Updated: November 14, 2021 10:29:56 am
A fortnight ago, history researcher Prasad Sudhir Tare checked his email early in the morning and saw that a museum in France had sent him the thumbnail of a painting of Chhatrapati Shivaji Maharaj that was previously unknown in India. “At that moment, I got the feeling that I was standing in front of the king. I paid my obeisance. I was overwhelmed to think of the artist who had stood before Chhatrapati Shivaji Maharaj and made the work,” says Tare, who is a member of Bharat Itihas Sanshodhak Mandal.
The Golconda-style painting was made when the Chhatrapati was visiting the ruler of Golconda in 1677. In it, Chhatrapati Shivaji Maharaj is seen standing, his full figure depicted in side profile with a long angarkha, a headgear adorned with pearls and gold, and a dagger to his side. “The beauty of these paintings is that they use natural colour and small amounts of real gold, and show us how the dressing and weapons were in those days,” says Tare.
Back in 2001, Tare had just graduated when he landed a bit role in Shivshahir Babasaheb Purandare’s iconic Marathi stage play Janata Raja on the life and exploits of Chhatrapati Shivaji Maharaj. The play cemented Tare’s fascination with the Marathi warrior king and set him on a research trail. On a personal visit to Europe in 2011, Tare chanced upon the first reference to the possible existence of 17th-century miniature paintings of Chhatrapati Shivaji Maharaj in regional styles, such as the Golconda school, that were patronised by the courts of the era. “I started searching for these artworks, keeping in touch with museums, curators and collectors in Europe and the US, among others,” he says.
In the late 17th century, as art flourished under courtly patronage in India, a large number of paintings were made of rulers and other personalities. The east India companies, Dutch, English and French, had been trading in the country then.
“The Europeans were good at collecting art work, and those from India were of great value to them. Their envoys, ambassadors and other officials would collect albums that contained 30-40 works of Indian art and send them back home, where they found their way into private collections, museums and royal treasures,” says Tare.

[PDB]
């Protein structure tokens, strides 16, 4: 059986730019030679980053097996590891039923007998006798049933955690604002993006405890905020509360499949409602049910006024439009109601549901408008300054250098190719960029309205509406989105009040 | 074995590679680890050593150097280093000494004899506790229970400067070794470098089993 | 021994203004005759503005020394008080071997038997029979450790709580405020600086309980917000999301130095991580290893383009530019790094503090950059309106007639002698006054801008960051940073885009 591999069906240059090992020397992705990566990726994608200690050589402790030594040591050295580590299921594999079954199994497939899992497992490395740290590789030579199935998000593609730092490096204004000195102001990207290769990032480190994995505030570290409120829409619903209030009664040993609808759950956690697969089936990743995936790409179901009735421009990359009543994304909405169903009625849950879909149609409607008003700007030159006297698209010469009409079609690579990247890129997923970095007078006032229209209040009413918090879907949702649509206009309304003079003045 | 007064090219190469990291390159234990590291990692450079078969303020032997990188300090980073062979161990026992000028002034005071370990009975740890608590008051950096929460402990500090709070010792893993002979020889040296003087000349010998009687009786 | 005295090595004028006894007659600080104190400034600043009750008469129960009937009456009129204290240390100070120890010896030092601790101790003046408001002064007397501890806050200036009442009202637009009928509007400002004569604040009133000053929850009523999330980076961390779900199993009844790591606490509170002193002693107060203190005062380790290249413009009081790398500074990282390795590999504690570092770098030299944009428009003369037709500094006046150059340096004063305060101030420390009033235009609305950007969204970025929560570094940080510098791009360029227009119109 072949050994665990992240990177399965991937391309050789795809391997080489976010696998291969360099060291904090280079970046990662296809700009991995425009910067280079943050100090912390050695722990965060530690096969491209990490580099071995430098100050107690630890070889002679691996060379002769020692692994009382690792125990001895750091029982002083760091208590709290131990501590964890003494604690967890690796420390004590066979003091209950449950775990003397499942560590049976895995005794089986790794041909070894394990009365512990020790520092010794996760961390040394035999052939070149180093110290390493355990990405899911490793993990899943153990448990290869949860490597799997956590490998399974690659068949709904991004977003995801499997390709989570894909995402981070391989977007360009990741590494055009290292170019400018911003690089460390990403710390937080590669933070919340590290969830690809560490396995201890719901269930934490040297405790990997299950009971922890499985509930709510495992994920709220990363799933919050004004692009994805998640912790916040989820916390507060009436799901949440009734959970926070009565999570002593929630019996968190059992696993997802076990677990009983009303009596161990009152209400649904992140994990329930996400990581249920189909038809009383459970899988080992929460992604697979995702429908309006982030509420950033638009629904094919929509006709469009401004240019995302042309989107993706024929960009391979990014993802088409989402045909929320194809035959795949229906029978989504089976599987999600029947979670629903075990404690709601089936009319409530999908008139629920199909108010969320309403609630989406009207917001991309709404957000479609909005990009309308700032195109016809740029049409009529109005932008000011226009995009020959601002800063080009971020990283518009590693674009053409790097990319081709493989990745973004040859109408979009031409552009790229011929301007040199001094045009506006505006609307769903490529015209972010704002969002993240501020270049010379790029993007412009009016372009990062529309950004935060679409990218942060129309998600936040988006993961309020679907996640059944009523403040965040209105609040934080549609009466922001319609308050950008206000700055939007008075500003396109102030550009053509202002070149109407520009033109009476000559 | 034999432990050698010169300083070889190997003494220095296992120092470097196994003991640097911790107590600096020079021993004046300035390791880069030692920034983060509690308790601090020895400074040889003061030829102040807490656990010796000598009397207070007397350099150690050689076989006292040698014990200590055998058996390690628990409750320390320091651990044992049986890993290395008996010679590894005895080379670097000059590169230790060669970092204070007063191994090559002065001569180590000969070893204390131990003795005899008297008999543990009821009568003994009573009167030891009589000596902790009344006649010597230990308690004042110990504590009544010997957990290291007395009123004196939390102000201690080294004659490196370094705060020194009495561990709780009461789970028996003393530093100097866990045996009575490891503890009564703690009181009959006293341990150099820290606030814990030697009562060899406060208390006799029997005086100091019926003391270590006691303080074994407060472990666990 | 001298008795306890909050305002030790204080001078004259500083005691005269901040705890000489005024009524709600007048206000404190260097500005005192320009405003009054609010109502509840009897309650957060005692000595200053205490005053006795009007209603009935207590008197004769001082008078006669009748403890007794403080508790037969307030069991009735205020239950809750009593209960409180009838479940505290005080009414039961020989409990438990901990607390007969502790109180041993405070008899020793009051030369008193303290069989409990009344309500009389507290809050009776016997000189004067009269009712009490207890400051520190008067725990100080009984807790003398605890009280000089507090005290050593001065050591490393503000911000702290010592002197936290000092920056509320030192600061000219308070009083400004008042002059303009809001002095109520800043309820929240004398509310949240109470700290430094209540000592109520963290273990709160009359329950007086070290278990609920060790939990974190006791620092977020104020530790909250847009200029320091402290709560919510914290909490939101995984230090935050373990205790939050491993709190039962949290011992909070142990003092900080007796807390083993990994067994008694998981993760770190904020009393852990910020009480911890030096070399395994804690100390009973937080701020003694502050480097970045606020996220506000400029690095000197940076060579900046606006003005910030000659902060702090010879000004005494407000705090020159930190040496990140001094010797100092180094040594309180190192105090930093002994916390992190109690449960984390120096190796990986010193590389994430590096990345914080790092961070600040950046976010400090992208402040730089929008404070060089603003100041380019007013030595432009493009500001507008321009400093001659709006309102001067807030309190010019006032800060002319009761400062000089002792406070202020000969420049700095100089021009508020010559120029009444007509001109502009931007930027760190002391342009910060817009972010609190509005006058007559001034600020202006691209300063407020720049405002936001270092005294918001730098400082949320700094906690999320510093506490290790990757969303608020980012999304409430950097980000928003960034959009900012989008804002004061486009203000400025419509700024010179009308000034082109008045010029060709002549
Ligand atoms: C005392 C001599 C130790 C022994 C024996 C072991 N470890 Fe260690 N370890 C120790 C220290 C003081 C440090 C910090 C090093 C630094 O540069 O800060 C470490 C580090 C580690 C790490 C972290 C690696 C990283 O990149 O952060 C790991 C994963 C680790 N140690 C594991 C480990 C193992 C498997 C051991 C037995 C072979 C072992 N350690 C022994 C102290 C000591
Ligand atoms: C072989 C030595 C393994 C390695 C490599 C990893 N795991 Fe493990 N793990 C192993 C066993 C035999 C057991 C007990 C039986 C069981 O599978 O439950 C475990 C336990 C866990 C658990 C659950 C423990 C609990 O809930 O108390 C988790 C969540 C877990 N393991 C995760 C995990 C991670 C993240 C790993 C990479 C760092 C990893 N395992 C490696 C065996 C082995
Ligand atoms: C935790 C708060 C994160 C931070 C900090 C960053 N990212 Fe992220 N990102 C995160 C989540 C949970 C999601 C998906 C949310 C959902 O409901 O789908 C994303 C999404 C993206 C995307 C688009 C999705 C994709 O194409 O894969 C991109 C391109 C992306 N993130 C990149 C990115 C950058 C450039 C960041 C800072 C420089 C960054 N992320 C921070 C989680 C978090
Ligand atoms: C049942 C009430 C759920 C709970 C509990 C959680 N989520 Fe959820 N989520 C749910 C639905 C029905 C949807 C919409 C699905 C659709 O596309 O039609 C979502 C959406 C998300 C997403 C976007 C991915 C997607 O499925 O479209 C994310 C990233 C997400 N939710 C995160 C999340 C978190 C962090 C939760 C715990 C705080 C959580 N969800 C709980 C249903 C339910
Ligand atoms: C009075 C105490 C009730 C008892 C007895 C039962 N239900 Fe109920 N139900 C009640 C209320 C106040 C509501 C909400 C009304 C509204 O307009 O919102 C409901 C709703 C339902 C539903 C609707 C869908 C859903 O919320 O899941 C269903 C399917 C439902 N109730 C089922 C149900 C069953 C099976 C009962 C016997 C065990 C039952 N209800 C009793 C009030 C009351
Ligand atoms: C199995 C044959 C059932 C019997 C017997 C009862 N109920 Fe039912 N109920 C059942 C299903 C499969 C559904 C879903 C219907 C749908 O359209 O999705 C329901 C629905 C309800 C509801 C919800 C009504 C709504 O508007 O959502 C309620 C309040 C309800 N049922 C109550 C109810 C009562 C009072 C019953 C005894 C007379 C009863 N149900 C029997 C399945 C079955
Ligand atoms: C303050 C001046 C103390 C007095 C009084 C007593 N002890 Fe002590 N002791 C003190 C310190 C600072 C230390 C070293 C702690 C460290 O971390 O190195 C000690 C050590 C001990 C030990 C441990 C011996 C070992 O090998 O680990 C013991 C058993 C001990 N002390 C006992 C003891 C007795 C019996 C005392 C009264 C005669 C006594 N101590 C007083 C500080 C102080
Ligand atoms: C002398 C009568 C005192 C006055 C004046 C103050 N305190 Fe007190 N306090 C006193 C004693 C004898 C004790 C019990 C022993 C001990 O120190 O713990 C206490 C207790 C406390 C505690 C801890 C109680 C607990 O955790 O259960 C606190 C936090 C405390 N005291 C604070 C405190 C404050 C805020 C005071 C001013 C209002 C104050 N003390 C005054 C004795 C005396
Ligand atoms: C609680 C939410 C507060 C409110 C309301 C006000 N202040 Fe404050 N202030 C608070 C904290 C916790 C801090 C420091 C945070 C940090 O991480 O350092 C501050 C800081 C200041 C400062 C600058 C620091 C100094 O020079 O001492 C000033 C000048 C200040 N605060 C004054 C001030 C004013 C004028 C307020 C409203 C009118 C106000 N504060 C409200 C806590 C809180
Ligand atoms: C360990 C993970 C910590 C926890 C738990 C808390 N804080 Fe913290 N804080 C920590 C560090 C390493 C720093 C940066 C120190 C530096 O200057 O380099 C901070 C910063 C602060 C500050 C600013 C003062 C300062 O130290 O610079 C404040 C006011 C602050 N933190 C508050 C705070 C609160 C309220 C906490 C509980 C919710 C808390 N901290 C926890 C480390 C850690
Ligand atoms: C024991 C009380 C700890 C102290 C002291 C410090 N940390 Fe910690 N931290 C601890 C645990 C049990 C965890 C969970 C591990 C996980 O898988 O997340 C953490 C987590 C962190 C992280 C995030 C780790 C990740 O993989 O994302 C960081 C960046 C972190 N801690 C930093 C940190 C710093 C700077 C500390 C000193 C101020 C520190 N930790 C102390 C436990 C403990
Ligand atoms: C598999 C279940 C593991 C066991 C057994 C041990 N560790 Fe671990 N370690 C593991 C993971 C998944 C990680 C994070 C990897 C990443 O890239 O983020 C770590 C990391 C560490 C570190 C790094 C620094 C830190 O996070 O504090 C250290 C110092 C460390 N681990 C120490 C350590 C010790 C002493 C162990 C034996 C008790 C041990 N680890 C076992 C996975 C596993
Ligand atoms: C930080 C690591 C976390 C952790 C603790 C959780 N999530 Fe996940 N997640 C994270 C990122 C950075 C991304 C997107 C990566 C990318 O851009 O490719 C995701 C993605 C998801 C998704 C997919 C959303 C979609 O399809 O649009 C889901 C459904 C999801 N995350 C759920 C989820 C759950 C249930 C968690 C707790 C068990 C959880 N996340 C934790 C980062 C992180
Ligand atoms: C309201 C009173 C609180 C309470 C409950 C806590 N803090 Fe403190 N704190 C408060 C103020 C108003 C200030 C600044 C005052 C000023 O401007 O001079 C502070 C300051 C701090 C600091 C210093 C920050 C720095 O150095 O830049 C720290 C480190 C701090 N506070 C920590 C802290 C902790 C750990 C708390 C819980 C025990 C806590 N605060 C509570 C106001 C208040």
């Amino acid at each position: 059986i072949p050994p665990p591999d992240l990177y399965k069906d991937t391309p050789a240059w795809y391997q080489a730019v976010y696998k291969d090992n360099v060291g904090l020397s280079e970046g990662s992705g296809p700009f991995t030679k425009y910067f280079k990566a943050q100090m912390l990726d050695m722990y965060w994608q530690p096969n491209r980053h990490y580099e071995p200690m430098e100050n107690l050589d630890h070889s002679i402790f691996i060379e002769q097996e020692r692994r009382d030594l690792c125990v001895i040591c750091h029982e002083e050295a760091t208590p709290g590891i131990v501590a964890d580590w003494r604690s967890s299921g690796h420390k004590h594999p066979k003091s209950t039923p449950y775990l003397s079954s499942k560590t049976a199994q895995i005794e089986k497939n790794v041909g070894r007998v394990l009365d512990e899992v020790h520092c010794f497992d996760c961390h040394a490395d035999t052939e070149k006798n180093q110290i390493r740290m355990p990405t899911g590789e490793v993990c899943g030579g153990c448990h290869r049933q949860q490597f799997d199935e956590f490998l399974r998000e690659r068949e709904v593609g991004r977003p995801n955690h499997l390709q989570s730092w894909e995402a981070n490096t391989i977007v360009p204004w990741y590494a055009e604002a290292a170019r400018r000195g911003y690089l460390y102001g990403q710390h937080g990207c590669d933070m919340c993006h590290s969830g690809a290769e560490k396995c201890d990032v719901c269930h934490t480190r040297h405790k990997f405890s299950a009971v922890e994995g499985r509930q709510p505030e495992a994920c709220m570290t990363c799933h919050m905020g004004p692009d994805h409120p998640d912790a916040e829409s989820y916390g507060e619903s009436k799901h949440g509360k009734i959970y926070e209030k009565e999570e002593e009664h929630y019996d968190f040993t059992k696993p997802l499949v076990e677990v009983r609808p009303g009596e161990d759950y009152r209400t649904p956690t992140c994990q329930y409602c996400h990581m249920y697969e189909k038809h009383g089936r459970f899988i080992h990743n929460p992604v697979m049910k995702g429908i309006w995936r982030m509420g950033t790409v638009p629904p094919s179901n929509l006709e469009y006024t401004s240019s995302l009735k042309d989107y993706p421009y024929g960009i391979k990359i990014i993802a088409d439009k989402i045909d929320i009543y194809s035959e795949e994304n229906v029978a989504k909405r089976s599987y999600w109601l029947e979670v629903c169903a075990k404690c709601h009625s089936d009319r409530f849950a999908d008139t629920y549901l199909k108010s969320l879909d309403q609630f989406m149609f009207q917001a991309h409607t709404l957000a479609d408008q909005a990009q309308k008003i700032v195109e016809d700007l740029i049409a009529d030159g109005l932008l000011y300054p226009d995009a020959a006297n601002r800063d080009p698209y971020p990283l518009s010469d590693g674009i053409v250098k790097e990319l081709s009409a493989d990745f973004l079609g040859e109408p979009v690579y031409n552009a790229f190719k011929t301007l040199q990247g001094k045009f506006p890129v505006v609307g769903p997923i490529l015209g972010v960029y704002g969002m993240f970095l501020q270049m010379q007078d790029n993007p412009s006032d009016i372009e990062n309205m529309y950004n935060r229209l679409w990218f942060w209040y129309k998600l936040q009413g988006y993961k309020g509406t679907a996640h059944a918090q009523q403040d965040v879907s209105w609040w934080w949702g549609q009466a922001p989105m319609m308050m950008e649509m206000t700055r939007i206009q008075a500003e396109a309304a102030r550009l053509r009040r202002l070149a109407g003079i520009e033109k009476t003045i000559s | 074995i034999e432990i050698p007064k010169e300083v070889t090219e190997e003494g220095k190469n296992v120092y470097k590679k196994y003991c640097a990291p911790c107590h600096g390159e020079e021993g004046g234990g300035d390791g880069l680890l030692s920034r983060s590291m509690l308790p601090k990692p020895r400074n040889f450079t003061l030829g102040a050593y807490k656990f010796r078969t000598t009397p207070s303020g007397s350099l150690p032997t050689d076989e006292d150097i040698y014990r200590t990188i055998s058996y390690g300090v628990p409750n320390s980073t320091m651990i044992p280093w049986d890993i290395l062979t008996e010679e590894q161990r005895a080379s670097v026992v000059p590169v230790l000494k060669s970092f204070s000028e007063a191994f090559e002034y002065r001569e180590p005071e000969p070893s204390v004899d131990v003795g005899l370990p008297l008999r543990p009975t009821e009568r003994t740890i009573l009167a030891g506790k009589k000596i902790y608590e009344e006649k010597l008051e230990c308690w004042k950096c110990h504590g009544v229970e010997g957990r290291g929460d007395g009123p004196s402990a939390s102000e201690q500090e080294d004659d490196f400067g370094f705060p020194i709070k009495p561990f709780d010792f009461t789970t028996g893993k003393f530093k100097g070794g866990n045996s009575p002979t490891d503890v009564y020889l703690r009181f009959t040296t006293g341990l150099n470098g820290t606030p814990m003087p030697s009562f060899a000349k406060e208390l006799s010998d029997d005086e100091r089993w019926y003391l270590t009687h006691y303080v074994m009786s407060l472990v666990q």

Four months ago, Tare had his first success when he found three miniature contemporary paintings of Chhatrapati Shivaji Maharaj — from a private collector in France, a museum in Germany and the Philadelphia Museum of Art in the US —that were hitherto unknown in India.
These rare images of the original paintings will be part of a book on the king in which Tare aims to highlight two aspects, the historical side and the application of history to today’s times.
“Maharaj was famous not only as a king but also as a warrior. He created his own kingdom despite opposition from six powerful rulers, such as the Mughals, the Adil Shahi and the Qutub Shahi,” says Tare. “I have read how he was able to connect with different people and share his vision with them. One of the British people present in Surat writes in a letter that when the Maharaj spoke, he seemed to be smiling… It’s a small thing, but having a smile for all people is unique. Today, people are barely welcoming except as a formality. These are lessons that we can learn from the Maharaj’s life and apply in ours,” he adds.
📣 The Indian Express is now on Telegram. Click here to join our channel (@indianexpress) and stay updated with the latest headlines
- The Indian Express website has been rated GREEN for its credibility and trustworthiness by Newsguard, a global service that rates news sources for their journalistic standards.